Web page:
MMM Quartet are so called because each of its members is or was a professor at Mills Music College in California. But if you expect the music of this group of improvising eggheads to be drily pedagogical, you’re way wrong. MMM are a puckish bunch.
It’s a group with rare pedigree: French double bassist Joëlle Léandre, British guitarist Fred Frith, American pianist/electronic musician Alvin Curran, and Swiss saxophonist Urs Leimgruber.
Léandre was a confidante of Boulez, Cage and Scelsi; Frith was a founder member of Henry Cow and splinter group Art Bears, and later played in John Zorn’s Naked City and Massacre; Curran once studied with Elliott Carter, and co-founded first-generation synth group MEV; Leimgruber’s solo recordings and a trio with Léandre are among the choicest fruits of decades of incessant activity.
Oakland/Lisboa (Rogue Art) presents MMM’s 53 minute improvisation at Jazz em Agosto, Lisbon, Portugal in August 2014.
“Belem” (15:36) is mostly a scree of slithery, skidding and juddery string scrapes, and irruptive hard-disk glitching, pecking sax, and the occasional glint of piano – a nest-bed of constant agitation that, once established, the quartet use like a pool, dipping in and out with curt cross-cut gestures. Individual players’ emphases carve out distinctive patterns, but are immediately caught up in the communal roil. When Curran drops in a few shards of halting speech, he precipitates even greater ferment, but somehow grabs a coda duet with Leimgruber that’s pure texture.
This is quick-witted, inventively unruly improv.
“Millsmont” (12:35) is quieter; similar, but slower; torpid, even, with many seemingly time-slowed gestures, and everything gets kinda gauzy, as if experienced through a narcotic fug. It’s already a strange brew before Frith essays some approximate throat singing, and Léandre counters with chanting. After that, the piece settles into a slowly looping whirl of taut bowings – a sonic seascape of saxophonic gulls and percussion breakers against a background seethe and spume of strings.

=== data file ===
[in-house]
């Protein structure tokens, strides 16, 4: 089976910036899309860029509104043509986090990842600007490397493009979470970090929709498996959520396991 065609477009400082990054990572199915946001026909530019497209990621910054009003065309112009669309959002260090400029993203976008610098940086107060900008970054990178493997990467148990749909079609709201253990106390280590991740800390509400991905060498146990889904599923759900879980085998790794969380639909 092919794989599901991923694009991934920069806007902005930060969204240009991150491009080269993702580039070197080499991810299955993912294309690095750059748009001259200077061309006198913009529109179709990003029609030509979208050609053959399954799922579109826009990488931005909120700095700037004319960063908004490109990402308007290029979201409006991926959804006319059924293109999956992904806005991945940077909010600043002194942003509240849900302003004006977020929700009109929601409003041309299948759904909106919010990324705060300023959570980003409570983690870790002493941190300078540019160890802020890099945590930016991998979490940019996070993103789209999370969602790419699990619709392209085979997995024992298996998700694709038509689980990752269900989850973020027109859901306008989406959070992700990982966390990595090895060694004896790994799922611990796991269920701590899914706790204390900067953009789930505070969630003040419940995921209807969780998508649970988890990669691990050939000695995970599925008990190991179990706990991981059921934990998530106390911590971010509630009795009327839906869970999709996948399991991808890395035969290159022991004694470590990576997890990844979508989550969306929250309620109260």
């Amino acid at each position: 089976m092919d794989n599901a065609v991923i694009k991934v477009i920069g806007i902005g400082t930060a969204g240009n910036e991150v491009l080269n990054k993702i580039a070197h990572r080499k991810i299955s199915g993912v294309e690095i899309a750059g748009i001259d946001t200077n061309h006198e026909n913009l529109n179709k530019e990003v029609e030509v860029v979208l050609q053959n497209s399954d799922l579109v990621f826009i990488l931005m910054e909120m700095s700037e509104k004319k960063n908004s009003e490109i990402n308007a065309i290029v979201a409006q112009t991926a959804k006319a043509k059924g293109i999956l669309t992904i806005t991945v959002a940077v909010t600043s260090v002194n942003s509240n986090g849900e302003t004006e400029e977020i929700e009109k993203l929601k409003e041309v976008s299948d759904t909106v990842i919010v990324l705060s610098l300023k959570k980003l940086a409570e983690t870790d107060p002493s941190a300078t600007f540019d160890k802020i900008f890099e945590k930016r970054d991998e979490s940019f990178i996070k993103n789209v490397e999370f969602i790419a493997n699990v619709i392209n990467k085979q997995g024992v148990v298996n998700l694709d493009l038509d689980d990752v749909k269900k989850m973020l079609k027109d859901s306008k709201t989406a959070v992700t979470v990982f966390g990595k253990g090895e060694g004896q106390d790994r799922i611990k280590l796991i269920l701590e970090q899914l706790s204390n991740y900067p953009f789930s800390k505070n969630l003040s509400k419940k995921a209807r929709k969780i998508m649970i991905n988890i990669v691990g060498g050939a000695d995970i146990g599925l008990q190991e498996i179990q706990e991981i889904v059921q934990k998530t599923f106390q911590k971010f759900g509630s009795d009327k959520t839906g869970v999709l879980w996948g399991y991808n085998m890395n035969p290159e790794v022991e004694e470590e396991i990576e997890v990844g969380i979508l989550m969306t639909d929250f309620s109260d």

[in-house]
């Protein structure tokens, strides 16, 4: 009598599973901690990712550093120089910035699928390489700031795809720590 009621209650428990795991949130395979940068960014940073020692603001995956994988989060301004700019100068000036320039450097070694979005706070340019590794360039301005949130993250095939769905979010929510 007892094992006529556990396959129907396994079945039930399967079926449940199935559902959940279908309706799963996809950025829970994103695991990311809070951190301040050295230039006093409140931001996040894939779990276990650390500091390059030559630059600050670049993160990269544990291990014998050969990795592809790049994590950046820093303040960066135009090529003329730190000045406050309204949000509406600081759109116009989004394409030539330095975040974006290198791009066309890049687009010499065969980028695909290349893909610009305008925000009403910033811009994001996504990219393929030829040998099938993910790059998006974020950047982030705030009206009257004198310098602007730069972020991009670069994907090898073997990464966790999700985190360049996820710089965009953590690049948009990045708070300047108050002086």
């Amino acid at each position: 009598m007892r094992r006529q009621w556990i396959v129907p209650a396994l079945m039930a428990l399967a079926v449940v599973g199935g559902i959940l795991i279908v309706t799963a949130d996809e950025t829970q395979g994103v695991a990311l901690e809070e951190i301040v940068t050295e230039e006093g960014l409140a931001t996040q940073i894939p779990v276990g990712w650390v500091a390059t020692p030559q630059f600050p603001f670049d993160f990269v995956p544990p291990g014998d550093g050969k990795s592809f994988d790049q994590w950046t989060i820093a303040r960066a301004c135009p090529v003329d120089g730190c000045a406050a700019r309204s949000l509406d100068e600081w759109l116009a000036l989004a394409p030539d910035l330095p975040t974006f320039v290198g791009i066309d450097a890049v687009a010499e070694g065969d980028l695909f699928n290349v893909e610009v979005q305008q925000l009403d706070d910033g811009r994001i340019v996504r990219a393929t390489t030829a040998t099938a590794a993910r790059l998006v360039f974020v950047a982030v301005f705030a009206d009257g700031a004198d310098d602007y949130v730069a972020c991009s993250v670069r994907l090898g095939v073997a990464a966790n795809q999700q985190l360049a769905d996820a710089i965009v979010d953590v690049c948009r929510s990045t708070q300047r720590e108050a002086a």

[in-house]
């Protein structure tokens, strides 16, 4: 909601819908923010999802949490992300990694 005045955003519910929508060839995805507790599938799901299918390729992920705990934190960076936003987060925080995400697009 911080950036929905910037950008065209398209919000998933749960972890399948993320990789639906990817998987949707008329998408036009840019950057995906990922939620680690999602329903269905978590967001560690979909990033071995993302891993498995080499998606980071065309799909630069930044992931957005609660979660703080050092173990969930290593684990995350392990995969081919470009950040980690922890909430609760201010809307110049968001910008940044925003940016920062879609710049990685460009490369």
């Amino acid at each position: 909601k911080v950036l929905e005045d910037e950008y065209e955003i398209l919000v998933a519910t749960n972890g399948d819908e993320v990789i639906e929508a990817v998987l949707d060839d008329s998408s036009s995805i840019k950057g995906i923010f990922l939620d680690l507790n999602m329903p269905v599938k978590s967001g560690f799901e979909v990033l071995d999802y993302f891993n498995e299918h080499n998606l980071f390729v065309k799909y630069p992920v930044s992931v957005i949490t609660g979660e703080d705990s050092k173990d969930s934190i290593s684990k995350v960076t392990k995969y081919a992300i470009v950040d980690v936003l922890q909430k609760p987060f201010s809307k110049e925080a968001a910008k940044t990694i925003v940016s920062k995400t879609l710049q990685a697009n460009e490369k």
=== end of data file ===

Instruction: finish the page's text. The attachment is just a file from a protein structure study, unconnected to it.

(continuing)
After such depths: Curran’s bounding piano duet with Frith’s mercurial electric guitar on the short (3:51) “Bario Alto”, and their quiet, introspective ending after a brief break-in by Léandre.
“Maxwell Park” (13:17) builds into a crunchy, rhythmic number. It’s resolutely abstract, but there’s a collective uplift based on repetition and melody that, as the set winds down, they seem loath to abandon. But abandon it they do, for an outro of competing solos and duo alliances in which everyone reaches for light or loam – music as a dynamic ecosystem.
This music is more changeable and complex than description permits.
There’s a cartoonish boldness to “Alfama” (7:45), as it springs into life with a jaunty vamp, then breaks down as Curran drops a bomb of piano trills and car horn samples, fragmentary sounds echoed by sax and (I think) Léandre’s ersatz operatics. But again there’s a sea change, and a quiet resolution on a rare diminuendo, and the faintest impression of a siren fading to nothing. Cue a deserved round of applause.
What this improv is, is a real-time montage of ceaseless gestural invention. If you don’t give it your full attention, it will drive you nuts. Great stuff.
Joëlle Léandre double bass; Fred Frith electric guitar; Alvin Curran piano, synthesizer, samples; Urs Leimgruber tenor and soprano saxophone.
Fred Frith and John Butcher – The Natural Order.
Fred Frith with Christian Marclay, John Edwards, and Mark Sanders at Cafe Oto, 6 &7 July 2012.
Charlemagne Palestine – Ssingggg Sschlllingg Sshpppingg.
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